Rspec or test/spec ?

Hi all,

I am confused with Rspec and test/spec. I want to know that which is better and which will help me in the long run.
I am currently using test/spec for my project. But with the release of Rspec 1.0.4, I am hoping now it must have become more stable that ever.

Also I think, I can’t fully shift to the rspec, I want to use the features of Test::Unit. Am I going to lost those with the use of Rspec?

Regards,
Anil Wadghule

Rspec doesn't use Test::Unit at all, though there's probably no reason
you can't mix and match test/spec specs with rspec specs. I use this
plugin with test/spec that adds some rails-specific stuff:

http://svn.techno-weenie.net/projects/plugins/test_spec_on_rails/

Rspec has a lot of eyes on it though, and definitely a larger
community, so you definitely can't go wrong with that.

Thanks Rick,

I have decided to continue with test/spec and your rails plugin for it.

Anil

Anil,

I've recently been able to move over to RSpec with some success. I'm
coming from the background that I need to get into better testing
habits and retrofit some of my older apps. I found that
rspec_scaffold helps fill in some gaps and focus my attentions on the
broad work I have ahead of me. It doesn't replace thinking but
creates a better environment for holistic approaches to my testing.

I think my decision looks normal when you consider which technologies
I've gravitated towards: Haml, Sass, RSpec, Yaml, Ruby, and Rails.
All of these technologies cut to the chase and don't ask me to do
mental acrobatics when I'm trying to get a point across. I think long-
term, moving to a more behavior-driven model of testing will reap the
greatest rewards. My tests in this context have been more explicit,
easier to write, and more encompassing. Beyond that, it's probably
mostly a question of taste.

I can't speak to test/spec, but you may be in a more core channel if
you stick to Test::Unit-based specs.

Good luck,

Good job Rick. Does the syntax still use the “context” and “specify”? Readme file using those terms. Thanks.

Yea, I guess rspec changed those with the 1.0 release? I don't write
test/spec and I have no idea of Chris is going to change that or
anything.

> Hi all,
>
> I am confused with Rspec and test/spec. I want to know that which is better
> and which will help me in the long run.
> I am currently using test/spec for my project. But with the release of Rspec
> 1.0.4, I am hoping now it must have become more stable that ever.
> Also I think, I can't fully shift to the rspec, I want to use the features
> of Test::Unit. Am I going to lost those with the use of Rspec?

Rspec doesn't use Test::Unit at all

Actually, this is not true at all. The rspec_on_rails plugin does, in
fact, wrap Test::Unit::Test case so you have access to all of the
facilities of test/unit in spec/rails.

>
> > Hi all,
> >
> > I am confused with Rspec and test/spec. I want to know that which is better
> > and which will help me in the long run.
> > I am currently using test/spec for my project. But with the release of Rspec
> > 1.0.4, I am hoping now it must have become more stable that ever.
> > Also I think, I can't fully shift to the rspec, I want to use the features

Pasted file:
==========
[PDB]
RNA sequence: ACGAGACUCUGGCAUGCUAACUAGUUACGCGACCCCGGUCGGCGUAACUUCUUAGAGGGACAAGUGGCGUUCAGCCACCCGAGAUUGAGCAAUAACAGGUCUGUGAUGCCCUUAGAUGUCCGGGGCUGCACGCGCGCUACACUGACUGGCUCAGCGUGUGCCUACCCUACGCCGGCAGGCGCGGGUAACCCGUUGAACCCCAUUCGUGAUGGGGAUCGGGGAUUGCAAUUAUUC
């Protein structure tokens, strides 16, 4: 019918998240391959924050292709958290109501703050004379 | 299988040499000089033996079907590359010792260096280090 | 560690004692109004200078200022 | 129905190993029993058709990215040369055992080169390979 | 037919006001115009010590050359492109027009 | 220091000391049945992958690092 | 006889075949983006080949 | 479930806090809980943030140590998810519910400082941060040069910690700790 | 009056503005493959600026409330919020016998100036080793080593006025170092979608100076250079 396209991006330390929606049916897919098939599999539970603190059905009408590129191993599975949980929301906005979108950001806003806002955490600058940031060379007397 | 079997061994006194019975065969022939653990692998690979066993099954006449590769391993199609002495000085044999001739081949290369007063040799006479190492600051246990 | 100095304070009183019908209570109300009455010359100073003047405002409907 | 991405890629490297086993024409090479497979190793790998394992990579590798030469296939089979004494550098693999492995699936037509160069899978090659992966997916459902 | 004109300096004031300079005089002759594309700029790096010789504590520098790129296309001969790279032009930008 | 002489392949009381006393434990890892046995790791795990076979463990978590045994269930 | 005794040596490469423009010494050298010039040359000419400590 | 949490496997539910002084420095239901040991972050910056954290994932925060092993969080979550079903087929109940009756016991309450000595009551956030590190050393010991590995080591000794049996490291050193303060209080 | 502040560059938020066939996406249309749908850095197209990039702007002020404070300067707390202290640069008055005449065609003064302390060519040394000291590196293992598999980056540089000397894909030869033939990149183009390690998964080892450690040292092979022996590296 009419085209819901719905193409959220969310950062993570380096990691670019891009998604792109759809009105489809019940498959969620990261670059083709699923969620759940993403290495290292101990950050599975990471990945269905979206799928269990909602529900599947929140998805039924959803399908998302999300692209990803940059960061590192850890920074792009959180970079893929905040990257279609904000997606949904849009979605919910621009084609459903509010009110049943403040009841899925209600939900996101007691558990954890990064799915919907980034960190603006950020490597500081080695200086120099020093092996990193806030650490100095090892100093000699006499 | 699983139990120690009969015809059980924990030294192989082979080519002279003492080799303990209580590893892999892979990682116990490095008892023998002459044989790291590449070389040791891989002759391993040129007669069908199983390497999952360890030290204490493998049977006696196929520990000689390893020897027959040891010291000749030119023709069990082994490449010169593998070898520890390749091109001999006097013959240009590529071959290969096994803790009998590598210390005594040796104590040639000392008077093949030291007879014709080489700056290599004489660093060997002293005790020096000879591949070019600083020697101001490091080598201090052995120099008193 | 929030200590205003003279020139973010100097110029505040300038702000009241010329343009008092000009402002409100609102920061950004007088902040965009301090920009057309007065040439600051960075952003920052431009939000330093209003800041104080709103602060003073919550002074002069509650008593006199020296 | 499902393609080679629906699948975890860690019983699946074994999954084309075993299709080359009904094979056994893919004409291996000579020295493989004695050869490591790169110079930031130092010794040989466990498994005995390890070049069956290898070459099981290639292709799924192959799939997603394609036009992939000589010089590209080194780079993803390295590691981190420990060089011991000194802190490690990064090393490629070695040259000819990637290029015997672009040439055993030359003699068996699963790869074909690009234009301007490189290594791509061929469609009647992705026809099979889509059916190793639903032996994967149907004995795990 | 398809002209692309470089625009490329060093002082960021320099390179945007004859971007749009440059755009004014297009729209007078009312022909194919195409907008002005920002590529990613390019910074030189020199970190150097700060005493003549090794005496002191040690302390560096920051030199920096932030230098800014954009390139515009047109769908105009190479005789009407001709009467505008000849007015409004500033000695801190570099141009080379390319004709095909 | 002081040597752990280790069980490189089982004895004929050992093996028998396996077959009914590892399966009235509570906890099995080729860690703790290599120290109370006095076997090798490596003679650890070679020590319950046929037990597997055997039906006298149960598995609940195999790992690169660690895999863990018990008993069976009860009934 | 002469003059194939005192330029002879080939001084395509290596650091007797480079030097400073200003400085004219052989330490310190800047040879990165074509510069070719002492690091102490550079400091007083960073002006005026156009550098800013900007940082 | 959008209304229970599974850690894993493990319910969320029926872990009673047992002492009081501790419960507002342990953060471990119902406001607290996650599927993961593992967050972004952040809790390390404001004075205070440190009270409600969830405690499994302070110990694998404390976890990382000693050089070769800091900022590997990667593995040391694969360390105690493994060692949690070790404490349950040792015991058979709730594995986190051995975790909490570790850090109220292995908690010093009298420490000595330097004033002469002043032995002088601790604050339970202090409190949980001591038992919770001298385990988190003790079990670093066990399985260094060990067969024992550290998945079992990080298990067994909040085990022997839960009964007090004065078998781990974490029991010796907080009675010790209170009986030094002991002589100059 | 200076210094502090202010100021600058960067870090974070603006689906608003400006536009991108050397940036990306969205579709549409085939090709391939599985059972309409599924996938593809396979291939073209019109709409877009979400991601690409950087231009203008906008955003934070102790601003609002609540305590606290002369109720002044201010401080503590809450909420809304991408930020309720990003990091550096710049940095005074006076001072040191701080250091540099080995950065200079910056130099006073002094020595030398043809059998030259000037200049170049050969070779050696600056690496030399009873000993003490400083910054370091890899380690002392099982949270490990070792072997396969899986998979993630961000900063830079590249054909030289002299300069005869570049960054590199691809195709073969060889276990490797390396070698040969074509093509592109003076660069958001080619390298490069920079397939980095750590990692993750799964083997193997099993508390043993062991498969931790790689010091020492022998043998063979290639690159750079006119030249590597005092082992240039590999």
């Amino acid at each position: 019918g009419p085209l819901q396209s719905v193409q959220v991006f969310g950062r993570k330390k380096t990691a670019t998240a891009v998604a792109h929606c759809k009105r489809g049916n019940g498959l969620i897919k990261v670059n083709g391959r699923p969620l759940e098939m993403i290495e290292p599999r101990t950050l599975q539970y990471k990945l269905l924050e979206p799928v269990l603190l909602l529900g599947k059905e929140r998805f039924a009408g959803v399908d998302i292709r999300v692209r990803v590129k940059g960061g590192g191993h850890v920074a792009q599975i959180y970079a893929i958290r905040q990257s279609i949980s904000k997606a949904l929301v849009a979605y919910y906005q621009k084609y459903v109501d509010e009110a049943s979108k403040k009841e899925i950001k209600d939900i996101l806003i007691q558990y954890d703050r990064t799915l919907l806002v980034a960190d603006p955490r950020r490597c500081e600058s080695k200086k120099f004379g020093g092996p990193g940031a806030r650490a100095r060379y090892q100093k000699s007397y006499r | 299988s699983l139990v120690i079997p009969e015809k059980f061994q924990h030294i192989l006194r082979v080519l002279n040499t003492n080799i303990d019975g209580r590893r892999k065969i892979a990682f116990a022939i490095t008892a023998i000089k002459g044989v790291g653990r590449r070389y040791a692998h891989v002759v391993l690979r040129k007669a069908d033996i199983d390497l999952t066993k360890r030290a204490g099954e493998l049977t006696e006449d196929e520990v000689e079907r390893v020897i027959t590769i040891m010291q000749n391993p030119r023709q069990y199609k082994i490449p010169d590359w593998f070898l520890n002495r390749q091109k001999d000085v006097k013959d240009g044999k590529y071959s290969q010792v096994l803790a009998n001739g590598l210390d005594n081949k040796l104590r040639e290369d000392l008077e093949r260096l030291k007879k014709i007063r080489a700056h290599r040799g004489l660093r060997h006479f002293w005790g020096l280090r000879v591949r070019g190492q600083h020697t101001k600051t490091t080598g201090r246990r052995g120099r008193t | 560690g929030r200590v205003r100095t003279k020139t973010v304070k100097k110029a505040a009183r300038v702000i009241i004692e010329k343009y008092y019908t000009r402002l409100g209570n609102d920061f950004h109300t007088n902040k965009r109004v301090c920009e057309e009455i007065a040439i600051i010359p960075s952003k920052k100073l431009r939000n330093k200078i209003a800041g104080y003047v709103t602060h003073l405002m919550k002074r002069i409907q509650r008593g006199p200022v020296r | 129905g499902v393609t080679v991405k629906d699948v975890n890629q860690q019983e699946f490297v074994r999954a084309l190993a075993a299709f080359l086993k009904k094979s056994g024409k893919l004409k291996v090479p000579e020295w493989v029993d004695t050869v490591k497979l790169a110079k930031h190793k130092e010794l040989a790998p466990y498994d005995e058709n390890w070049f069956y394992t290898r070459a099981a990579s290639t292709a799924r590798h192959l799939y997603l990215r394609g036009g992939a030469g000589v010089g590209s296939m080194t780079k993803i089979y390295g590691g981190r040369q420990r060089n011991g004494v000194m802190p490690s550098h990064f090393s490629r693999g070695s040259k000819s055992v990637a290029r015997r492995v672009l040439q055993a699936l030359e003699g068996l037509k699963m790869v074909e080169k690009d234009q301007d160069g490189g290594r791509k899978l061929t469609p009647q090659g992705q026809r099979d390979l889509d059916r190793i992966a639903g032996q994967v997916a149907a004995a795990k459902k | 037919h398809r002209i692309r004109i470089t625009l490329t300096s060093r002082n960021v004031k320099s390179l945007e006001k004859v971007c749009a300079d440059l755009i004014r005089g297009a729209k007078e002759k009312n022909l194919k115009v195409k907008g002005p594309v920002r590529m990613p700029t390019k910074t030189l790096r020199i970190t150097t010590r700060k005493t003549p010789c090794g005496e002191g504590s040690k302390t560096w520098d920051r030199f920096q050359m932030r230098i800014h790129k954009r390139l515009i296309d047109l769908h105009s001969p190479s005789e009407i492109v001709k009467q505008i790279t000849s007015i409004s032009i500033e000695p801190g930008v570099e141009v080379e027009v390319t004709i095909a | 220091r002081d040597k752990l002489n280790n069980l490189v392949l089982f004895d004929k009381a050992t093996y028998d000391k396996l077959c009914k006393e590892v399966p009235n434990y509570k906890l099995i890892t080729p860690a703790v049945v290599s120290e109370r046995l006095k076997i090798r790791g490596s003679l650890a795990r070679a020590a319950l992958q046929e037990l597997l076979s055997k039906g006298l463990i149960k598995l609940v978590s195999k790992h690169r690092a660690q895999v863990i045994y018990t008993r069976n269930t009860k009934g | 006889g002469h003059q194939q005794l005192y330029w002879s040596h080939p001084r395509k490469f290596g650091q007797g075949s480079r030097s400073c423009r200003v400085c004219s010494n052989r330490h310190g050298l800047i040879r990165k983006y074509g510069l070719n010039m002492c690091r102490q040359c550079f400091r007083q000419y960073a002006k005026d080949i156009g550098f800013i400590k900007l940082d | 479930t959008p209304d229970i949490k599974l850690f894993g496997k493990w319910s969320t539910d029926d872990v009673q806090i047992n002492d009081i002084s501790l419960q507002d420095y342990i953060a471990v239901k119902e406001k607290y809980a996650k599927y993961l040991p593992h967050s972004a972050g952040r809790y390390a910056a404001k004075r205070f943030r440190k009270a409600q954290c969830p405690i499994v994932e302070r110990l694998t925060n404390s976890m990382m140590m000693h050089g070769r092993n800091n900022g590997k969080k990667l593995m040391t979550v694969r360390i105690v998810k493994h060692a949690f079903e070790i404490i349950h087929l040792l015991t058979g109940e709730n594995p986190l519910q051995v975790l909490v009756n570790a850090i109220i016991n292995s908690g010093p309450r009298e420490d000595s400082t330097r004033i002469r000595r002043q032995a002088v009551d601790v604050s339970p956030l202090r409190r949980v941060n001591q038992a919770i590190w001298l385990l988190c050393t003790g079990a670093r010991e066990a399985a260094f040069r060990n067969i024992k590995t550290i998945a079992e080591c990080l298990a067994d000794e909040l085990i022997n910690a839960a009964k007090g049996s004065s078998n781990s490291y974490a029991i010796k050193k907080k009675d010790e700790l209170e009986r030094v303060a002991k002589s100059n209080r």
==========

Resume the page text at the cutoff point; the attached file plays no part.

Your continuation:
> > of Test::Unit. Am I going to lost those with the use of Rspec?
>
> Rspec doesn't use Test::Unit at all

Actually, this is not true at all. The rspec_on_rails plugin does, in
fact, wrap Test::Unit::Test case so you have access to all of the
facilities of test/unit in spec/rails.

Actually, that is not entirely true either :slight_smile:

You get all the test/unit assertions, and you get most of the fixture support.

Cheers,
David

David Chelimsky wrote:

Actually, this is not true at all. The rspec_on_rails plugin does, in
fact, wrap Test::Unit::Test case so you have access to all of the
facilities of test/unit in spec/rails.

Actually, that is not entirely true either :slight_smile:

You get all the test/unit assertions, and you get most of the fixture support.

You get it all with:

  config.fixture_path = RAILS_ROOT + '/test/fixtures'

Curiously, we discovered that using "it_should_behave_like 'MyAbstractSpec'" conflicted with fixtures. Adding fixtures :my_records after that line, and another in MyAbstractSpec, produced this:

behaviour_eval.rb:137:in `method_missing': undefined method `fixtures' for #<Spec::DSL::EvalModule:0x2a9869e548> (NoMethodError)
        from ./spec/models/subscription_spec.rb:5

We worked around this by simply pouring in all the fixtures:

   config.global_fixtures = :party, :supplies

You also can plug in Mocha, an automated mock system, using this line in spec/spec_helper.rb:

  config.mock_with :mocha

Both Mocha and RSpec are "Domain Specific Languages" with a declarative syntax. You declare what you need as a string of operations, and the system evaluates them simultaneously (not strictly procedurally, from left to right), to generate a conclusion.

So here's a behavior for a webservice

  it "will delete the remote record" do
    RIO::Rio.expects(:rio).with{ |uri| uri =~ /DELETE/ }
    result = @local_record.delete_remote_record
    result.should eql(true)
  end

Mocha expects Rio to call its class-method rio() with an URL containing (at least) "DELETE" when our local record calls its delete_remote_record() method, and that should return true.

Most items should not be mocked. Your tests and specs should be very lean because most of your production objects should strongly decouple. Rio is a special case because it calls another website, and we don't need to hit that live site each time we run the tests. (We've had requests to stop;)

Anil,

there was an excellent discussion of TDD, BDD, RSpec, 'test/unit' and
'test/spec'
over on the Ruby-Talk mailing list:
http://www.ruby-forum.com/topic/94721#new

I encourage you to read it, its the most informative read on this subject I have
seen yet (most of the contributers to RSpec, test/unit etc. were mailing).